1. Stark breached his fiduciary duties by allowing WIN to make distributions of WIN assets to himself. INCA provides that a nonprofit “corporation may not make distributions,” Ind. Code § 23-17-21-1, where a “distribution” is “a direct or an indirect transfer of money or other property or incurrence or transfer of indebtedness by a corporation to or for the benefit of a person.” Ind. Code § 23-17-2-10(a). A director who assents to a distribution is personally liable to the corporation for the amount of the distribution that is illegal. Code § 23-17-13-4(a).
  1. Stark further breached his fiduciary duties by failing to inform the Board of Directors of his intent to transfer all of WIN’s assets to a new business in Oklahoma. . . .
  1. The Court concludes that Stark’s plans to transfer all or substantially all of WIN’s assets to a new business in Oklahoma triggered the requirement that a meeting be held at which the Board of Directors vote to approve the transfer and triggered the requirement that the Board of Directors be given notice prior to the meeting that a vote is to be held. The Court concludes that Stark’s planning and, in fact, undertaking to transfer WIN’s assets without first notifying the Board of those plans and obtaining approval through a vote of the Board constitutes a breach of Stark’s fiduciary duty to act in the best interest of WIN. Further, this breach was willful as Stark intended to keep the Board uninformed about his planned transfer of all of WIN’s assets to another business he planned to organize.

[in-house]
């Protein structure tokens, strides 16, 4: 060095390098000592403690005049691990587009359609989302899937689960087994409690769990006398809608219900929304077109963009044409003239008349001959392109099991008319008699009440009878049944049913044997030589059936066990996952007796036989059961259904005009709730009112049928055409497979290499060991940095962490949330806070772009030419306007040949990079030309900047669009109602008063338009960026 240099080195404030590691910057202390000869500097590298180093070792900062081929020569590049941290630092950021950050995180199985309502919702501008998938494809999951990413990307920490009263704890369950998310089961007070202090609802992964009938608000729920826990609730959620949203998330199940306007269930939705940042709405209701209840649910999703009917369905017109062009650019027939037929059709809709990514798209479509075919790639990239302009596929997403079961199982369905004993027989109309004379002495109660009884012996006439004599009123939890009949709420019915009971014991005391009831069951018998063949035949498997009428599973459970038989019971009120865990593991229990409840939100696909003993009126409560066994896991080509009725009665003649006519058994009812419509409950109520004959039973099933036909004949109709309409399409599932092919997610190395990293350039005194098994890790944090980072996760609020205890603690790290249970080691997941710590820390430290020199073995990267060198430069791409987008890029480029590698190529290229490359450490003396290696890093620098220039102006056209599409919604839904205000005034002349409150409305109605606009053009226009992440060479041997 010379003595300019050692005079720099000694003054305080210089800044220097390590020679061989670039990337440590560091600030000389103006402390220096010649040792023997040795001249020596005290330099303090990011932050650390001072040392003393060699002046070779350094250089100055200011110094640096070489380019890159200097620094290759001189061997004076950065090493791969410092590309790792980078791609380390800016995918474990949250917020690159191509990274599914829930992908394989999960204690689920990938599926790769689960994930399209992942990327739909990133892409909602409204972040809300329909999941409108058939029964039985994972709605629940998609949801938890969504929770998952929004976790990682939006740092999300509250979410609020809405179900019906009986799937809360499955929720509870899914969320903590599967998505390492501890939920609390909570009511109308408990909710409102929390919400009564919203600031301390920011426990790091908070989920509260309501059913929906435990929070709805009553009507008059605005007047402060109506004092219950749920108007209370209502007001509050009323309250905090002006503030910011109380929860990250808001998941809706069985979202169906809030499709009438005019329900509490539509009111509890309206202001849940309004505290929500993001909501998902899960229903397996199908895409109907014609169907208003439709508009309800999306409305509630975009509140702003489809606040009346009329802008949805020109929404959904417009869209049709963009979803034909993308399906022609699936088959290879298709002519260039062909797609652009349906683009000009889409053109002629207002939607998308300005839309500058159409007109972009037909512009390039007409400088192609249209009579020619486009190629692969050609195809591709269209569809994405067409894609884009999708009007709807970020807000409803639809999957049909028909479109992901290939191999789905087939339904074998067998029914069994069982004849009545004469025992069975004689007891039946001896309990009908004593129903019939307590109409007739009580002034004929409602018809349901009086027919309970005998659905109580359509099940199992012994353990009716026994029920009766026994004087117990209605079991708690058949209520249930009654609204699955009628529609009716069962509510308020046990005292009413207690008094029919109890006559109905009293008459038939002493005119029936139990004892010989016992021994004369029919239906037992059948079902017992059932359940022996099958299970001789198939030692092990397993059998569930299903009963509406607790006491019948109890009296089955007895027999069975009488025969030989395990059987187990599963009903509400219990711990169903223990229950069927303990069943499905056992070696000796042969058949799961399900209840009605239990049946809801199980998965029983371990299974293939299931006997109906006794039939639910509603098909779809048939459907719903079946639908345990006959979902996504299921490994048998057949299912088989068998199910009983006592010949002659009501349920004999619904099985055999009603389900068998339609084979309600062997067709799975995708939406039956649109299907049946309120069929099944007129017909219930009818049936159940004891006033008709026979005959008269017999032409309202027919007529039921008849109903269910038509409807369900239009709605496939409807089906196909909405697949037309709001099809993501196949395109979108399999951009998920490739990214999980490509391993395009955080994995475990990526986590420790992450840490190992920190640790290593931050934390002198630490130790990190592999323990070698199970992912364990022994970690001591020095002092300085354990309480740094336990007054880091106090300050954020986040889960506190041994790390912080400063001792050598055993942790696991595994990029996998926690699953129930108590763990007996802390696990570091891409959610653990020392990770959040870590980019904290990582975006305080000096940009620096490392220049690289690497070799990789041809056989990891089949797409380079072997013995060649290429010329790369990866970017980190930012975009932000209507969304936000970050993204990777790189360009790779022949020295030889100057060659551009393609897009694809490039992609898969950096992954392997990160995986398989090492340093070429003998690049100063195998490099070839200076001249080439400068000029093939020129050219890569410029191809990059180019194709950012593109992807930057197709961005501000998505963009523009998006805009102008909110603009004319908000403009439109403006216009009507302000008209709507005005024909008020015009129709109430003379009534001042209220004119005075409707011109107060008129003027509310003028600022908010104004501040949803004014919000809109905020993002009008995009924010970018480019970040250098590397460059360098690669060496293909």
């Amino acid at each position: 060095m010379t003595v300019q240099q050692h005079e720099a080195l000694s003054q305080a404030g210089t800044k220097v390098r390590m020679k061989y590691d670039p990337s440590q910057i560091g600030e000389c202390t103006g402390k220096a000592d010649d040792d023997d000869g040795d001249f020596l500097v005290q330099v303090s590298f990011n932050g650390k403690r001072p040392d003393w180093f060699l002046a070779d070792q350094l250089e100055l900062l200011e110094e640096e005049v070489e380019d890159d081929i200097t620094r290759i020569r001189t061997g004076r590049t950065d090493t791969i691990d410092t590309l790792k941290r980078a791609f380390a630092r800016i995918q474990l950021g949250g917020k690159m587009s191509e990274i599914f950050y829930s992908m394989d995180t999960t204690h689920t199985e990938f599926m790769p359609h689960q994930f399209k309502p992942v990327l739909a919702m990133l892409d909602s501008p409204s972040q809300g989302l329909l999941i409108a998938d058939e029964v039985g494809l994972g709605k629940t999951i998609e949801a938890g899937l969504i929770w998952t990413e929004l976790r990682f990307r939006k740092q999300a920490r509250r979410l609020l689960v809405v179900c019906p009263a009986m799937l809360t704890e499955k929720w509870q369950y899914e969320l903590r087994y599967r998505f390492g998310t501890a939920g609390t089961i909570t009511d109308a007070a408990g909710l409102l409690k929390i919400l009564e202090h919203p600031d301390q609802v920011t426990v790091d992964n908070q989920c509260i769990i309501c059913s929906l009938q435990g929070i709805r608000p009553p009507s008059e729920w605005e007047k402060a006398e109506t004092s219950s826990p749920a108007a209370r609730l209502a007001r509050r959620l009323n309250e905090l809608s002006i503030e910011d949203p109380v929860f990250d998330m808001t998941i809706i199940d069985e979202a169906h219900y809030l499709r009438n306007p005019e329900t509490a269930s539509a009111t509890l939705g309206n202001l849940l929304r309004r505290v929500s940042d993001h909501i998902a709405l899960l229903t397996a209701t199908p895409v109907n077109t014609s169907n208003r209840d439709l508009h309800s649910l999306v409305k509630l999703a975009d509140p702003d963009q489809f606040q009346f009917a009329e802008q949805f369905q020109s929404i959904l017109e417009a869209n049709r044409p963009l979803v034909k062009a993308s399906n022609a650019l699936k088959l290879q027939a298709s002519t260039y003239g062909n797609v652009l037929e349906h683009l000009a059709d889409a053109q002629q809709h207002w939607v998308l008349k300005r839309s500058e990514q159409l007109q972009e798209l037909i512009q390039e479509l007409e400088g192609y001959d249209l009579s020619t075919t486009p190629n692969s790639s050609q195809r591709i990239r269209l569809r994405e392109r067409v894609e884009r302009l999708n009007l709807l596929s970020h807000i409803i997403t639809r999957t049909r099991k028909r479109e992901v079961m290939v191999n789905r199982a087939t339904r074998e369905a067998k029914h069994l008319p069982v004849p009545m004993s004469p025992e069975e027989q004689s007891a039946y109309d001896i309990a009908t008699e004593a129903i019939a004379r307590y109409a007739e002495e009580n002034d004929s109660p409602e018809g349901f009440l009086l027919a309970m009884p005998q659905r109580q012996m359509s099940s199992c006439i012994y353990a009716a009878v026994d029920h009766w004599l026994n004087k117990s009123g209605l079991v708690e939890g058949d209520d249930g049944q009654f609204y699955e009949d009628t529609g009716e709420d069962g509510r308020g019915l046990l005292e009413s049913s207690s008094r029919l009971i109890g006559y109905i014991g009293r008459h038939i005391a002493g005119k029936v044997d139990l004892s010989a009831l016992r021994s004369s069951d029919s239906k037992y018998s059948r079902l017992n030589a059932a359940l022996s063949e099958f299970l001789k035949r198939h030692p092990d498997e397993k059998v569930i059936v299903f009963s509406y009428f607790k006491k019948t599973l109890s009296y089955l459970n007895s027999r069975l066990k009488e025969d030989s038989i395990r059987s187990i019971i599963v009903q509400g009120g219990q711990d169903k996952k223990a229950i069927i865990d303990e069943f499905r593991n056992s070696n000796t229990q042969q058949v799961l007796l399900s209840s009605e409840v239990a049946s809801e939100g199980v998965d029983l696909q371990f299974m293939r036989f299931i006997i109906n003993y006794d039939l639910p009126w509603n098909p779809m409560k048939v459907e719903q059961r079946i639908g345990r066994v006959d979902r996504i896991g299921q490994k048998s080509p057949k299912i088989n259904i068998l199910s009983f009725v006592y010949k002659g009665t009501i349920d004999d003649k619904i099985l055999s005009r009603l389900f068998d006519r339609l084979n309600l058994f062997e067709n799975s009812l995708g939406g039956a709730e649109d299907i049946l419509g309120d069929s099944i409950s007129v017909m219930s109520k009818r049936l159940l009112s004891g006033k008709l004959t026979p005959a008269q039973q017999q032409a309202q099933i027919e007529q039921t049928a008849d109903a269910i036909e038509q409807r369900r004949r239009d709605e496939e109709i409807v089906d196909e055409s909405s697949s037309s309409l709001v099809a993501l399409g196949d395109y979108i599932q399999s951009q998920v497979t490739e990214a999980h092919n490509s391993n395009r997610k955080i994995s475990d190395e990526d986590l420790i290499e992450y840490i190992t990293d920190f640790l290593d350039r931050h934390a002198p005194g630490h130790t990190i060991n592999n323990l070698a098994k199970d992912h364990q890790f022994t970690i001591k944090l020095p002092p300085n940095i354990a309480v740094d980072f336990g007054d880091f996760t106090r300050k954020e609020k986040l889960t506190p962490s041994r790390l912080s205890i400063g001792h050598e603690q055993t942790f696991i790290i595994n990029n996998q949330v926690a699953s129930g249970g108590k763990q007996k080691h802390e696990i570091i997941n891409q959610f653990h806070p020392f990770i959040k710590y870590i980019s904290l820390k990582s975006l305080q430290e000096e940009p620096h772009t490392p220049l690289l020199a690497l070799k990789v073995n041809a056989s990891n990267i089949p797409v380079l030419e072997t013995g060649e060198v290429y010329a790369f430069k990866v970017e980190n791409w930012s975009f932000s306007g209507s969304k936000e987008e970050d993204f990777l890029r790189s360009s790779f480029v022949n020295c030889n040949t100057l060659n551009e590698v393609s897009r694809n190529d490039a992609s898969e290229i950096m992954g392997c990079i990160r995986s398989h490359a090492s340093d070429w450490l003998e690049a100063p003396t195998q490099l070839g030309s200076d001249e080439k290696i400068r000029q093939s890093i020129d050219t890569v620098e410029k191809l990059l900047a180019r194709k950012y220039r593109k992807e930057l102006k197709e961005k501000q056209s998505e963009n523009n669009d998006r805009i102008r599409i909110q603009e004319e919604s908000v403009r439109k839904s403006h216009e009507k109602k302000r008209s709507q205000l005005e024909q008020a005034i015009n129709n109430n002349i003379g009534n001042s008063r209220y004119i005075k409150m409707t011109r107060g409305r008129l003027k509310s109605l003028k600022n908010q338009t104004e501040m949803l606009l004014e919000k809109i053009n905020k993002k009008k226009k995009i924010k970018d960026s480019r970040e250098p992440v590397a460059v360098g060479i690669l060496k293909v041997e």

2.  . . .  .
  3. Piercing the corporate veil and holding Stark personally liable is appropriate. WIN, through Stark, solicited donations purportedly for its stated corporate purpose, but Stark ultimately had no intention of reasonably, adequately fulfilling that purpose and fraudulently used the donations for personal gain. WIN paid Stark’s personal obligations. WIN’s Board of Directors failed meaningfully to engage in any corporate formalities. Finally, Stark commingled WIN and his assets and affairs, for example by Stark’s utilizing WIN equipment and animals in attempting to start a private zoo in Oklahoma.

Stark, appearing pro se, even used the tried and true argument so many times rejected:  "I didn't take anything more from the exempt organization than what I would have been paid anyway."  Nope.  This is classic "incorporated pocketbook" private inurement, clear as day.


darryll jones